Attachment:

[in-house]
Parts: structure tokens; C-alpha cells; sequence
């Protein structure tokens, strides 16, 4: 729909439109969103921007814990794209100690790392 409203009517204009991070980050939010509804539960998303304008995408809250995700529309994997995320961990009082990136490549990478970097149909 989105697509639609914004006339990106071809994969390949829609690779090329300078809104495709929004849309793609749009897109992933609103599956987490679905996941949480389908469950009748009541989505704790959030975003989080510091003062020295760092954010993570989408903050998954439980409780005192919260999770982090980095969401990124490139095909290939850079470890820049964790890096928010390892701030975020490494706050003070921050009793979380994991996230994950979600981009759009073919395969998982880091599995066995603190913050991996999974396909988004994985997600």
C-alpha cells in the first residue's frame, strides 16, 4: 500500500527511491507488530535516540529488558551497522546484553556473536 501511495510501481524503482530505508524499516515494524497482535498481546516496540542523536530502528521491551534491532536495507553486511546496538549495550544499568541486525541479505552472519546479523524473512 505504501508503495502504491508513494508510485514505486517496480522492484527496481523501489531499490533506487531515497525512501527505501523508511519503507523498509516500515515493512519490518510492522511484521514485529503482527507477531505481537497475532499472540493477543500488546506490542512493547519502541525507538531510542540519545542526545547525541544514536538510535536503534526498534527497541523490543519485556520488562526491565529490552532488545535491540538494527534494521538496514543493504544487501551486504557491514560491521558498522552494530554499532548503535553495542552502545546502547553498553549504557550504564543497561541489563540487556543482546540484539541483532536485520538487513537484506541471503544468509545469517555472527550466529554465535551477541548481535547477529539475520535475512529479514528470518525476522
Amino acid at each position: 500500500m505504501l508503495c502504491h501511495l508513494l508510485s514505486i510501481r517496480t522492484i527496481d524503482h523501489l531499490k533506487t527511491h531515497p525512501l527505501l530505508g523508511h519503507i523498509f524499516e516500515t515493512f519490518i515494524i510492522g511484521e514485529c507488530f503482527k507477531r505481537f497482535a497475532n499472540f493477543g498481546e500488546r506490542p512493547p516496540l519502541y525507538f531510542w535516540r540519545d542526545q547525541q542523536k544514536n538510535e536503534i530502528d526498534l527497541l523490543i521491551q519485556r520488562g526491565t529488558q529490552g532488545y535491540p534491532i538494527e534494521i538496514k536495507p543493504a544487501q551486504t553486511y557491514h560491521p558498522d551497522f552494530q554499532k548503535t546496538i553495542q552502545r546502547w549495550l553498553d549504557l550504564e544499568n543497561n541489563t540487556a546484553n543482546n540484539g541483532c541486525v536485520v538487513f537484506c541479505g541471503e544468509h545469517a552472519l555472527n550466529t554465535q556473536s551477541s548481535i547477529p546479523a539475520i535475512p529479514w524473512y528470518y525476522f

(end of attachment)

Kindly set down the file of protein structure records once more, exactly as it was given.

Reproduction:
[in-house]
Parts: structure tokens; C-alpha cells; sequence
């Protein structure tokens, strides 16, 4: 729909439109969103921007814990794209100690790392 409203009517204009991070980050939010509804539960998303304008995408809250995700529309994997995320961990009082990136490549990478970097149909 989105697509639609914004006339990106071809994969390949829609690779090329300078809104495709929004849309793609749009897109992933609103599956987490679905996941949480389908469950009748009541989505704790959030975003989080510091003062020295760092954010993570989408903050998954439980409780005192919260999770982090980095969401990124490139095909290939850079470890820049964790890096928010390892701030975020490494706050003070921050009793979380994991996230994950979600981009759009073919395969998982880091599995066995603190913050991996999974396909988004994985997600």
C-alpha cells in the first residue's frame, strides 16, 4: 500500500527511491507488530535516540529488558551497522546484553556473536 501511495510501481524503482530505508524499516515494524497482535498481546516496540542523536530502528521491551534491532536495507553486511546496538549495550544499568541486525541479505552472519546479523524473512 505504501508503495502504491508513494508510485514505486517496480522492484527496481523501489531499490533506487531515497525512501527505501523508511519503507523498509516500515515493512519490518510492522511484521514485529503482527507477531505481537497475532499472540493477543500488546506490542512493547519502541525507538531510542540519545542526545547525541544514536538510535536503534526498534527497541523490543519485556520488562526491565529490552532488545535491540538494527534494521538496514543493504544487501551486504557491514560491521558498522552494530554499532548503535553495542552502545546502547553498553549504557550504564543497561541489563540487556543482546540484539541483532536485520538487513537484506541471503544468509545469517555472527550466529554465535551477541548481535547477529539475520535475512529479514528470518525476522
Amino acid at each position: 500500500m505504501l508503495c502504491h501511495l508513494l508510485s514505486i510501481r517496480t522492484i527496481d524503482h523501489l531499490k533506487t527511491h531515497p525512501l527505501l530505508g523508511h519503507i523498509f524499516e516500515t515493512f519490518i515494524i510492522g511484521e514485529c507488530f503482527k507477531r505481537f497482535a497475532n499472540f493477543g498481546e500488546r506490542p512493547p516496540l519502541y525507538f531510542w535516540r540519545d542526545q547525541q542523536k544514536n538510535e536503534i530502528d526498534l527497541l523490543i521491551q519485556r520488562g526491565t529488558q529490552g532488545y535491540p534491532i538494527e534494521i538496514k536495507p543493504a544487501q551486504t553486511y557491514h560491521p558498522d551497522f552494530q554499532k548503535t546496538i553495542q552502545r546502547w549495550l553498553d549504557l550504564e544499568n543497561n541489563t540487556a546484553n543482546n540484539g541483532c541486525v536485520v538487513f537484506c541479505g541471503e544468509h545469517a552472519l555472527n550466529t554465535q556473536s551477541s548481535i547477529p546479523a539475520i535475512p529479514w524473512y528470518y525476522f